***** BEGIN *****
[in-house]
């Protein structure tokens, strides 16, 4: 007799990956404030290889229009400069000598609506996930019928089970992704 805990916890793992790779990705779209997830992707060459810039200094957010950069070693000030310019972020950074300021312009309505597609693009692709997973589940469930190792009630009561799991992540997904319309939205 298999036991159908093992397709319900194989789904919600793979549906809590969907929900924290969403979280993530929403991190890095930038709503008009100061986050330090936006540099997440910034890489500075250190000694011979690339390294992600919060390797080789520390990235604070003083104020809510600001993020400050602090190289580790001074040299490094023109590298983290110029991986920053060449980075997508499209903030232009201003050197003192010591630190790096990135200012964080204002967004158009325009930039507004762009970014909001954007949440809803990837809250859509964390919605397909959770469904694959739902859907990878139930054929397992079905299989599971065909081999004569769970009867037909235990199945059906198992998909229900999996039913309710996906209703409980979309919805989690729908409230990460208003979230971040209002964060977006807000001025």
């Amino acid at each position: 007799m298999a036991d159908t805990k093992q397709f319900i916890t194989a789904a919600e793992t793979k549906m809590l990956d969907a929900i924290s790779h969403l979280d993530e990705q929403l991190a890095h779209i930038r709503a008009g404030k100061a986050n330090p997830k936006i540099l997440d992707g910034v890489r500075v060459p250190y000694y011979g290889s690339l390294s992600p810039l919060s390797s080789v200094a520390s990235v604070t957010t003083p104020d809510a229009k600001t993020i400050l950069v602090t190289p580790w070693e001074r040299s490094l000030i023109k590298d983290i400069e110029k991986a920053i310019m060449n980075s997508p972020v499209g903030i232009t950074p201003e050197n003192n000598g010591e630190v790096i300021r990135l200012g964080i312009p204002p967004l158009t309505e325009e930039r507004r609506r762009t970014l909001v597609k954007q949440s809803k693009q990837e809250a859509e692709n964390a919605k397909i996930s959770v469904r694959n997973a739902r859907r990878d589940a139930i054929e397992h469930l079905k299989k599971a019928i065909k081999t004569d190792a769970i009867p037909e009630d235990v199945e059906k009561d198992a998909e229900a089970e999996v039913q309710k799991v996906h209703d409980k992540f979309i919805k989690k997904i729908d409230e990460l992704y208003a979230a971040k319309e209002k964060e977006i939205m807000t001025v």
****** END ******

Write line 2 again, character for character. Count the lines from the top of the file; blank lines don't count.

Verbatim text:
């Protein structure tokens, strides 16, 4: 007799990956404030290889229009400069000598609506996930019928089970992704 805990916890793992790779990705779209997830992707060459810039200094957010950069070693000030310019972020950074300021312009309505597609693009692709997973589940469930190792009630009561799991992540997904319309939205 298999036991159908093992397709319900194989789904919600793979549906809590969907929900924290969403979280993530929403991190890095930038709503008009100061986050330090936006540099997440910034890489500075250190000694011979690339390294992600919060390797080789520390990235604070003083104020809510600001993020400050602090190289580790001074040299490094023109590298983290110029991986920053060449980075997508499209903030232009201003050197003192010591630190790096990135200012964080204002967004158009325009930039507004762009970014909001954007949440809803990837809250859509964390919605397909959770469904694959739902859907990878139930054929397992079905299989599971065909081999004569769970009867037909235990199945059906198992998909229900999996039913309710996906209703409980979309919805989690729908409230990460208003979230971040209002964060977006807000001025």